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Read the Roald Dahl Poem That Was Lost in a Desk Drawer for Nearly 25 Years

British children's author, short-story writer, playwright and versifier Roald Dahl (1916 - 1995), 11th December 1971.
Ronald Dumont/Daily Express/Getty Images British children's author, short-story writer, playwright and versifier Roald Dahl (1916 - 1995), 11th December 1971.

It's on display for what would have been the author's 100th birthday

A poem written by Roald Dahl for an Irish elementary school class has been recovered after being lost in a desk drawer for nearly 25 years.

Penned in 1988 for the Primary Five class of Primate Dixon Primary School in Coalisland, Ireland, according to BBC News, the piece will be on display Tuesday to mark what would have been the 100th birthday of the author of children’s classics such as Charlie and the Chocolate Factory, Matilda and James and the Giant Peach.

The class received the poem after writing to Dahl to tell him they had just finished reading his book, Danny, the Champion of the World. It was accompanied by a note addressed to teacher James Maye and his students. “Hello handsome James and all the clever children at Primate Dixon Memorial Boys’ School,” Dahl wrote. “Thank you so much for your lovely letters.”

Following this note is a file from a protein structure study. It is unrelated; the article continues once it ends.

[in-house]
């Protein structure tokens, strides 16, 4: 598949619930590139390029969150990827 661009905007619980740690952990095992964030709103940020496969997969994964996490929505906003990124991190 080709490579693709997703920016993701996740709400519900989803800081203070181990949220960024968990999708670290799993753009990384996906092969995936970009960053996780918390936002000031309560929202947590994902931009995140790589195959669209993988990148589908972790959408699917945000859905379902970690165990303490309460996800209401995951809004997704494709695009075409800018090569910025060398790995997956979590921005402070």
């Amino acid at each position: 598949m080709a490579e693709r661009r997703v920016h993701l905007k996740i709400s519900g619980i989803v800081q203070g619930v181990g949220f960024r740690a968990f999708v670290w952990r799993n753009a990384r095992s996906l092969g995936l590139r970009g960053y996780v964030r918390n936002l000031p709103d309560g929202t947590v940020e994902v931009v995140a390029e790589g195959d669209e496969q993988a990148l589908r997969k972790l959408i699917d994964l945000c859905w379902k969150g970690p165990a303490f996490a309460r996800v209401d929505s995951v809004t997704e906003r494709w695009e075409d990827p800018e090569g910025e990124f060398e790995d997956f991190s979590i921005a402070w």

My teacher loved using the cane.

He would thrash me again and again.

I’d be raised in the air

By the roots of my hair

While he shouted, ‘It’s good for the brain!’

I used to wear pants extra thick

To lessen the sting from his stick,

When he saw what I’d done,

He yelled, ‘This is no fun!

‘Take them off altogether and quick!’

From your letters to me it would seem

That your teacher is clearly a dream.

There’s no whacks on the bum

When you can’t do a sum,

Instead you get strawberries and cream.

The school discovered the three-stanza rhyme in 2012 and found that it had later been printed under the title, “A poem in reply to schoolchildren,” as part of an anthology in the Roald Dahl Treasury.

“It wasn’t until 2012 that our vice principal Siobhan Murphy was clearing out an old desk — an old desk that could easily have been thrown out — and came across the letter,” Primate Dixon’s principal Sean Dillon told the BBC.

Read more at BBC.com.

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